The social system created to assist every individual in the society for him to behave as per his basic temperament, that is, according to his basic nature based on the trigunas (Sattva, Raja and Tama) and to bring about his spiritual progress is termed as Chaturvarna (The system of four classes). In other words, Chaturvarna has been created to guide on how to behave, what sadhana (Spiritual practice) should one perform as per one’s qualifications, that is, potential and requirement so as to obtain Anand (Bliss).
1. Objective (Principle) and importance
A. The creation of the varna described by authors of the Smrutis (Compilation of traditions in Hindu Dharma) is based on division of labour. They were meant to bring about co-ordination between various social groups without leading to any rift between them. In that Varnavyavastha, rather than the rights and privileges of the different varnas, emphasis was laid on performing duties.
B. Shrikrushna has said (Shrimadbagwadgita, Adhyaya 4, Shloka 13) ‘चातुर्वर्ण्यं मया सृष्ट्यं गुणकर्मविभागशः ।’, which means, ‘I have divided Chaturvarna according to the gunas (Qualities) predominant in each and have allotted corresponding duties to them’.
C. Each is born in a particular varna depending on his potential to practise Spirituality or according to his need for that specific sadhana. God’s objective in establishing this system of Chaturvarna was for man to re-enter the Hansa varna after he fulfils the obligations of all the Chaturvarna. This means, that the restrictions of the Chaturvarna imposed by God are in fact meant to destroy the Chaturvarna. The same point has been emphasized in Shri Eknathi Bhagwat.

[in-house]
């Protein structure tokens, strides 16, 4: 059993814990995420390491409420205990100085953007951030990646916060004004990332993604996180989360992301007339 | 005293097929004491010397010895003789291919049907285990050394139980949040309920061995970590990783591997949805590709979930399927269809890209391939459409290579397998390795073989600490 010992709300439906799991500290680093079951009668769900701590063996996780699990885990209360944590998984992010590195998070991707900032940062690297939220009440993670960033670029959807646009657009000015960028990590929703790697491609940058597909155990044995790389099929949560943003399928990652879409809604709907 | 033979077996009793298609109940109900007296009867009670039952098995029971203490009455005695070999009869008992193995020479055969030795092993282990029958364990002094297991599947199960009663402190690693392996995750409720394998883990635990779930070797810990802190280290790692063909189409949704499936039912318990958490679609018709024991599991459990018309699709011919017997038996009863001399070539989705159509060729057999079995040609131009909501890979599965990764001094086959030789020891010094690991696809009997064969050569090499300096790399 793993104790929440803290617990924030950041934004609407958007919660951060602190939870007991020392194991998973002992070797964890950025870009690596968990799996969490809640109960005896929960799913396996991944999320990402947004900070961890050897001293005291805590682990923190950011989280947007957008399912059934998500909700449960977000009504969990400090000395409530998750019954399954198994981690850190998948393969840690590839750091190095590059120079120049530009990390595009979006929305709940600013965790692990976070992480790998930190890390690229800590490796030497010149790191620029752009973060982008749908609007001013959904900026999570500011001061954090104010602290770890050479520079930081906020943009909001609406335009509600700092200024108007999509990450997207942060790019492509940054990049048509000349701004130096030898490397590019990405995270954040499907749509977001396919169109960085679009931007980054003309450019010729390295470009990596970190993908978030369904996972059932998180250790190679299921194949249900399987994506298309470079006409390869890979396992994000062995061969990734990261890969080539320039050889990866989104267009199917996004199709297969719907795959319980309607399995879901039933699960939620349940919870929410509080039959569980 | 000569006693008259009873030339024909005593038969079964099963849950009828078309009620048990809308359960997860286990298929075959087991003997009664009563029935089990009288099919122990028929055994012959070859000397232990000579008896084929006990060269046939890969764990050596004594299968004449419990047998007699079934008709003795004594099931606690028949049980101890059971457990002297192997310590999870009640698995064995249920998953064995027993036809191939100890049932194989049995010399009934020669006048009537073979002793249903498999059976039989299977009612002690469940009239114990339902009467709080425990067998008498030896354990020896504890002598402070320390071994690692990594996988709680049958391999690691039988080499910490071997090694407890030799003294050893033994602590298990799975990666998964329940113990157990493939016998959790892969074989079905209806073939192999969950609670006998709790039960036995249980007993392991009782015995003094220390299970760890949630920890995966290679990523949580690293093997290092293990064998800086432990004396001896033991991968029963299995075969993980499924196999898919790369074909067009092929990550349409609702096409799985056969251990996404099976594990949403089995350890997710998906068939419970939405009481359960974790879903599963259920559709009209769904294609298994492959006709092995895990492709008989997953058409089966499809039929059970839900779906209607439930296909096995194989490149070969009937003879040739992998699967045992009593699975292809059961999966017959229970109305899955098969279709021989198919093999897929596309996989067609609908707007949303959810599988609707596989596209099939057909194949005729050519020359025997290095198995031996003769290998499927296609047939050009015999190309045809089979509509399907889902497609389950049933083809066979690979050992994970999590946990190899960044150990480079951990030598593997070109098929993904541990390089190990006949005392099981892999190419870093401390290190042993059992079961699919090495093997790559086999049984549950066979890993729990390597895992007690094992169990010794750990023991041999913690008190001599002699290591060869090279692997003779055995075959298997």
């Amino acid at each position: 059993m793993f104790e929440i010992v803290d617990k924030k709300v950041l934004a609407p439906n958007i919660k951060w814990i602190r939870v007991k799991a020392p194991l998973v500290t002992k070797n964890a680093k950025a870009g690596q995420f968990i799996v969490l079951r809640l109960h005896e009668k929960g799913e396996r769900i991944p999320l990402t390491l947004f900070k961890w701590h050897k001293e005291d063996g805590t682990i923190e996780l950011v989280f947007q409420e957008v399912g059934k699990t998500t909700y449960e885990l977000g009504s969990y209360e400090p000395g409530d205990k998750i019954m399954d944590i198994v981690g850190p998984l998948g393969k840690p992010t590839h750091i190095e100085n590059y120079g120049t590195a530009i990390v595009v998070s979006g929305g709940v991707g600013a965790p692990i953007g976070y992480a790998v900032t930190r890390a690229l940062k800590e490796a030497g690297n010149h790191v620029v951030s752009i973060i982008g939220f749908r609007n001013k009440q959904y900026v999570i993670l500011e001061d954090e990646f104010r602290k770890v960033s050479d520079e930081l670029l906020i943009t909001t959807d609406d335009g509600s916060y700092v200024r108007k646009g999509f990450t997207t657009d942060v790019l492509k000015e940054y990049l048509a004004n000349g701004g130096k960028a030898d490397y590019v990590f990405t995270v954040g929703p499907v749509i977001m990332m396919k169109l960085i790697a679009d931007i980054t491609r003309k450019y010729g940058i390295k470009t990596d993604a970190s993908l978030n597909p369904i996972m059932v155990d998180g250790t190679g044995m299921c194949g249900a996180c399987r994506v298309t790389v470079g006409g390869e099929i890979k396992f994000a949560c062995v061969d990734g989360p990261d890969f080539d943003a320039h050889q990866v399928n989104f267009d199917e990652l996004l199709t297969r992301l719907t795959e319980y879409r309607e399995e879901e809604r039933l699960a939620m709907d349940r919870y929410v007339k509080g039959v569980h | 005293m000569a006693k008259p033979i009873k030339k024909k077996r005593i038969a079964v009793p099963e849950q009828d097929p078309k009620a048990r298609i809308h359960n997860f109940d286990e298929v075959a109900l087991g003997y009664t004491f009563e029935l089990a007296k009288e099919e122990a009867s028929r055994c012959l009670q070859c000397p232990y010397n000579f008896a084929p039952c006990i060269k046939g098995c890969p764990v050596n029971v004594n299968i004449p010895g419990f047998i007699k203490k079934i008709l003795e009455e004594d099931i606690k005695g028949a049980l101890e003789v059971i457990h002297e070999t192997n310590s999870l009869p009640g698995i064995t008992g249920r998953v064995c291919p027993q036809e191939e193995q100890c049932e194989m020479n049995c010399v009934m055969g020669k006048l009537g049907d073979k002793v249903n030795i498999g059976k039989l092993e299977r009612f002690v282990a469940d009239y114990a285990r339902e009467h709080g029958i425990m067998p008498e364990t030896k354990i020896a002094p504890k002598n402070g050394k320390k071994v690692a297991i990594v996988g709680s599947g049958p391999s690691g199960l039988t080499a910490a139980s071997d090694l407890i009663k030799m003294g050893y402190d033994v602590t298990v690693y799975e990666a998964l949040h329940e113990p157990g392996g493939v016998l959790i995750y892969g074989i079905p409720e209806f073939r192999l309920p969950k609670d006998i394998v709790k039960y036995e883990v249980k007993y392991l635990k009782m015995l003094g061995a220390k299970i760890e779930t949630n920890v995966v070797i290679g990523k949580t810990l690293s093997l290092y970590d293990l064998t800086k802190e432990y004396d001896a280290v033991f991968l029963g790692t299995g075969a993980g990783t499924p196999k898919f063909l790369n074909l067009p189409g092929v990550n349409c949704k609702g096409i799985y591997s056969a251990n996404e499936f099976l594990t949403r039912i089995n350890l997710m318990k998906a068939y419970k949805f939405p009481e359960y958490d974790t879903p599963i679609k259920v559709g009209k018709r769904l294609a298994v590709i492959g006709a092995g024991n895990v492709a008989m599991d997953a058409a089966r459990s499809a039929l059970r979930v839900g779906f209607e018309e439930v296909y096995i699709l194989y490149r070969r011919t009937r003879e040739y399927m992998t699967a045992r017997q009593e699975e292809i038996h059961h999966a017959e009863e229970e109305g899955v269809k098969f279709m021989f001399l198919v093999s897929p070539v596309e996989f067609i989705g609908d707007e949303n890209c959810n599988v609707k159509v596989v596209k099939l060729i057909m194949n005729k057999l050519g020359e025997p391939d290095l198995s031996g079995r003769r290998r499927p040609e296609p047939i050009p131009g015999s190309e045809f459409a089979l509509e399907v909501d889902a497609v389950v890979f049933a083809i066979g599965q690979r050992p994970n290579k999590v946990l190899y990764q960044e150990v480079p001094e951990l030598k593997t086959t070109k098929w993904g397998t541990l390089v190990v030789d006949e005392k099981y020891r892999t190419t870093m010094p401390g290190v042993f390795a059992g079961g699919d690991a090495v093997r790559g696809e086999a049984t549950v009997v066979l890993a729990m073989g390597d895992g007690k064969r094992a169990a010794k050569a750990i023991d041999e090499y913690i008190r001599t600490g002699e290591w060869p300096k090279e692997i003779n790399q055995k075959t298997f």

D. Every individual at the time of birth is a Shudra. (जननात् जायते शूद्रः।) With his actions (meaning sadhana) if he becomes Vaishya, Kshatriya and Brahman, then his purpose of life is fulfilled.
E. ‘God has created Chaturvarna so that the society remains Sattva-predominant, which is useful for protecting the Nation. This will help in developing mutual love. The purpose in this is, that of the happy and the unhappy, those who are unhappy are able to endure unhappiness on the strength of mutual love. Though happiness and unhappiness are related to the karmas (Acts or actions that give rise to destiny), love is not bound by karma. Love is a steady emotion of the mind. This steady emotion and Dharma are one and the same. The meaning of Dharma is conduct.’
– H.H. Kane Maharaj, Narayangaon, District Pune, Maharashtra
2. Superiority of an individual as per his gunas and karmas
‘न जात्या ब्राह्मणश्चास्मि क्षत्रियो वैश्य एव वा ।
न शूद्रो नच वा म्लेंच्छो भेदा एते गुणकर्मभिः ।।
Meaning : An individual does not become Brahman, Kshatriya, Vaishya, Shudra or Malechha according to birth, but as per his gunas and karmas.
‘In Hindu Dharma, the concept of upper caste and lower caste was not prevalent at all. The kind of karmas were given importance. Almost 30% Holy texts of Hindus, for example, the Ramayan, Mahabharat, Gita have been written by great authors who were neither Brahmans nor from the upper class. Upon reading the biographies of some Sages and Seers, we can conclude that an individual is considered great due to his karmas and not due to his birth. This will be clear from the examples of some Sages and Seers as provided ahead.
Kaivart : Sage Vyas was born from a woman belonging to Koli caste.
Shwapak : Sage Parashar was born from a woman belonging to Chanḍal caste.
Shuki : Sage Kanad was born from a woman belonging to Shudra caste.
Doe : Sage Krushyashrunga was born of a doe.
Apsara : Sage Vasishṭha was born of an Apsara.
Manḍuki (Frog) : Sage Manḍavya was born of a Manḍuki.
Lavik (Lava bird) : Sage Mandapal was born of a lava bird
The Garbhadan sanskar of all the above-mentioned Sages was not performed. No other sanskar was performed on them. They did not belong to a high gotra or lineage. Only due to their qualities, karmas, education, association with Saints and sadhana, they became great Sages.’